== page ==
Posted by: lcowie | September 18, 2008

David Earnhardt documentary

David Earnhardt documentary ‘Uncounted’ leaves students unsure

Election experts prove electronic machines incompetent, votes uncounted

by Lesley Cowie

While introducing his documentary, David Earnhardt reviews statistical data from the 2000 and 2004 presidential elections.

With the presidential election quickly approaching, many students came to McKinnon Wednesday evening to view David Earnhardt’s documentary, “Uncounted: The New Math of American Elections.” Earnhardt spoke to the crowd before the presentation, introducing a few facts about uncounted votes.

Four to six million votes were uncounted in the 2004 election, he said. Election officials have admitted that the election system is not precise enough to deal with close elections. Therefore, as voters, Earnhardt said, we have every reason to think the system can change or affect the election.

The documentary began with the 2000 presidential election, introducing the Florida ballot scandal. With questions raised, Earnhardt then moved onto the election scandals of 2004. He identified 5 specific states – Ohio, Pennsylvania, New Mexico, California, and Utah – that had voting issues.

Earnhardt interviewed Harvey Wasserman, journalist and co-author of “What Happened in Ohio?”, to get a better understanding of the scandals in Ohio. Wasserman listed 36 areas in which Ohio voting was compromised. The reasons included long lines, too few poll machines, and prepunched ballots.

Sophomore Derek Kiszely promotes Earnhardt's DVD after the presentation.

Sophomore Derek Kiszely promotes Earnhardt's DVD following the presentation.

A public forum occurring ten days after the 2004 election addressed these issues. Ohio voters came forward with their stories. As a result of the forum, election officials narrowed Ohio’s problem down to undervoting.

Earnhardt defined undervoting as casting a ballot with no candidate selected. Many believe undervoting indicates apathy or distaste toward both candidates. The proportion of those voters who had undervoted did not seem accurate to officials.

Marybeth Kuznik, of Pennsylvania, worked at her local poll station in 2004. When Kuznik saw that 80 percent of voters had undervoted, she wondered why so many people did not care.

“I knew the night of the election that something was wrong,” Kuznik said. “When you see 42%, 70%, and 80% undervotes in a precinct in this election, you know that’s not real. There’s something desperately not right.”

In New Mexico, precinct rates for undervoting were above 25 percent. Precinct neighbors had less than 1 percent undervotes. The majority of voters in the first precinct were Native Americans who supported Democratic candidate John Kerry at rates of 85 percent and higher. The 25 percent of undervotes would have belonged to the Native Americans and could have skewed the outcome of the election.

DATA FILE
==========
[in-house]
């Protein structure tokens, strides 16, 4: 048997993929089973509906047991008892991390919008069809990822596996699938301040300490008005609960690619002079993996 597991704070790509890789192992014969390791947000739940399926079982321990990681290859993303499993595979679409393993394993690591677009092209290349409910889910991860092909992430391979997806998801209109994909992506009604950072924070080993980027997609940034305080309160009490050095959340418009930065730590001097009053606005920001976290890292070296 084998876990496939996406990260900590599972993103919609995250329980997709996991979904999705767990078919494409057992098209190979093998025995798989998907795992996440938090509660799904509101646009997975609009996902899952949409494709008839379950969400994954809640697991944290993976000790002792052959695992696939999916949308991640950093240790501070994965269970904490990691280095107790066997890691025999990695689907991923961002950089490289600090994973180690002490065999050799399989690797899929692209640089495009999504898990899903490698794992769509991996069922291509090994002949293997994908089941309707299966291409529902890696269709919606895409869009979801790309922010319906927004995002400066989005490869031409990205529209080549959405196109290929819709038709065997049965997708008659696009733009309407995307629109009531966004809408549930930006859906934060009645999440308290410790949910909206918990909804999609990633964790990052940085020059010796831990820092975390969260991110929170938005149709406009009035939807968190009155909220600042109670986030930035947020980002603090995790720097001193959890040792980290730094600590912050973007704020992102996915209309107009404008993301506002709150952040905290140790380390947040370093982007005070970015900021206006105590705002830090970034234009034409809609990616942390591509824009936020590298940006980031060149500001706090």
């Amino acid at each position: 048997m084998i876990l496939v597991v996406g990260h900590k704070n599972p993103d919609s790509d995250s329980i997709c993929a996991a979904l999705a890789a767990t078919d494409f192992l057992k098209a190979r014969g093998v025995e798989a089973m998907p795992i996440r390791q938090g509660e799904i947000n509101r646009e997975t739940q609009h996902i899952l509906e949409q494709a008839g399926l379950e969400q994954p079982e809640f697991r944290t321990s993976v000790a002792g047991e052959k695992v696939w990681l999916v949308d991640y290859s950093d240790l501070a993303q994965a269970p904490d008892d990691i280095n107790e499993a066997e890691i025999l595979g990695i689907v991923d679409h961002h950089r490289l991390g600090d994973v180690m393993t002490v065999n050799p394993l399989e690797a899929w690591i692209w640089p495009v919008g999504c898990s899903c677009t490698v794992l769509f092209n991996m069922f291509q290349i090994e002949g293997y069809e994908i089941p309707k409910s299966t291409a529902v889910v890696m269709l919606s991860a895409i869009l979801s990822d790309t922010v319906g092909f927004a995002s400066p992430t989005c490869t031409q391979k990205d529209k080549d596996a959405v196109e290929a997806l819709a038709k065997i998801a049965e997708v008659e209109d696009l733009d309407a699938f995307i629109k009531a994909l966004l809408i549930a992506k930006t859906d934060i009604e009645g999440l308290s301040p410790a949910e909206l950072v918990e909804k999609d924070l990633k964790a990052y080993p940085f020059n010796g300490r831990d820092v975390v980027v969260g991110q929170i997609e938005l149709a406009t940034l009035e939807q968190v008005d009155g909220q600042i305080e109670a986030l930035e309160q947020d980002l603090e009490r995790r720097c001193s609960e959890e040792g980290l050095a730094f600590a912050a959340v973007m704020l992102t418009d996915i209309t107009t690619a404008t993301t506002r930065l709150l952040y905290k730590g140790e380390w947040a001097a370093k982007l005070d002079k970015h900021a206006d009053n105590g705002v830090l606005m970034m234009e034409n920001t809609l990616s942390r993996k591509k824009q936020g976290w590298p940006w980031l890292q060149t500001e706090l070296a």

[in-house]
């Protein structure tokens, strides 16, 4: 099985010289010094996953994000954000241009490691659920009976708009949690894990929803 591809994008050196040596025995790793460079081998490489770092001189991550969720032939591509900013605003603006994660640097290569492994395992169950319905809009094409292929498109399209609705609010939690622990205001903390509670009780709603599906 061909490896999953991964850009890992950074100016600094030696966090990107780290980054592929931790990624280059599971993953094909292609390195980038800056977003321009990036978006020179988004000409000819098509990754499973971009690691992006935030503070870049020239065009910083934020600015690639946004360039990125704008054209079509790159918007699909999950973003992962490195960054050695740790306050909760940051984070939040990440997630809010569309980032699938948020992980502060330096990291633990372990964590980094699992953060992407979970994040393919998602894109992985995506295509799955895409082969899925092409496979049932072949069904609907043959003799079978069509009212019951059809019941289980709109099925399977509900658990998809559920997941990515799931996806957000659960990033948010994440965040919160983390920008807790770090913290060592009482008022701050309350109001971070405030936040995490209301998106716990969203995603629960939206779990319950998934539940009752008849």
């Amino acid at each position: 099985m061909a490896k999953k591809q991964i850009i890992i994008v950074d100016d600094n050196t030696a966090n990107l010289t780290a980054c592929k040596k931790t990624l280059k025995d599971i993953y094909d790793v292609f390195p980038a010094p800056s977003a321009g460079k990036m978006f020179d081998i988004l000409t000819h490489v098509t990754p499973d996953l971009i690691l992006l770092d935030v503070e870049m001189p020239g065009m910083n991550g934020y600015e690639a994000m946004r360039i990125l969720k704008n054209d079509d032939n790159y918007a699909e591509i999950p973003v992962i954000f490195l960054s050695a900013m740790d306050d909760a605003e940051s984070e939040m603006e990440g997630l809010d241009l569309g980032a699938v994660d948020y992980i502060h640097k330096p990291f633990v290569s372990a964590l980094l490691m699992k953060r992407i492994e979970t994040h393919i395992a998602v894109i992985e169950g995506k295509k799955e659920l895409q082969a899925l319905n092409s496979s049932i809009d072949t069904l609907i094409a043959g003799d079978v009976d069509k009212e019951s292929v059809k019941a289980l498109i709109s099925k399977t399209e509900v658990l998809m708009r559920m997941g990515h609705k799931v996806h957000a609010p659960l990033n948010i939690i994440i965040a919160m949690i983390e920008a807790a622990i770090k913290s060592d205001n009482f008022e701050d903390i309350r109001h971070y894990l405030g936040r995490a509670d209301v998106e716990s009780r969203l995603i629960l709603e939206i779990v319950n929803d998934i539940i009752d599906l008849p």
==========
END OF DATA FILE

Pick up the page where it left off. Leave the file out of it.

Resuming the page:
David Earnhardt answers questions following the show.

David Earnhardt answers questions following the show.

The other component to the 2004 voting scandal was the adoption of the black box voting machine. This electronic device conveniently allows voters to select their favorite candidate on a screen. There is no paper audit or receipt. Many voters question if their votes actually counted.

Andrew Gumbel, journalist and co-author of “Steal This Vote,” described the devastating effects of electronic input. If there is a problem inside the computer, he said, you will never know about it. They need to develop another electronic device, Gumbel said, where you can vote on the electronic interface and then receive a paper audit.

“With all these machines, you can alter the outcome of a national election in a way that is just unprecedented in terms of its reach and the power to really play around,” he said.

Earnhardt’s documentary evaluated past scandals and suggested that certain election officials, companies, and party leaders were involved in altering the votes. Clint Curtis, a former computer programmer at Yang Enterprises, Inc., supported Earnhardt’s views.

Curtis described his encounter with Tom Feeney, the speaker of the Florida House of Representatives. Feeney had approached Curtis about developing a computer program that flips votes. Although Curtis questioned Feeney’s motives, he developed the program with no trouble.

A clip from “Uncounted” featuring Clint Curtis. Courtesy of

Earnhardt’s urgently pressed students to remain cautious when they vote. He explained that the media have not done a sufficient job of covering this massive issue and that too many voters are uninformed.

“I think that the media did not want to talk about it and bring up the spectre [sic] of election scandals again,” senior Erick Brown said. “Besides that, Kerry gave up, which reduced any real benefit from pushing the issue.”

“Uncounted” attempted to answer many questions but also raised a couple more. Students asked Earnhardt how they could check to make sure they were registered so that they could avoid any of his aforementioned problems. Earnhardt directed the students to a variety of web sites for more information.



  1. Lesley, thank you for your very nice writeup of the screening. I thought the reception by the 250-person crowd was very exciting. I also enjoyed doing presentations to four different classes that same day – an exhausting day, but the reception by I received from Elon students continually infused me with energy. I hope to come back someday. David Earnhardt

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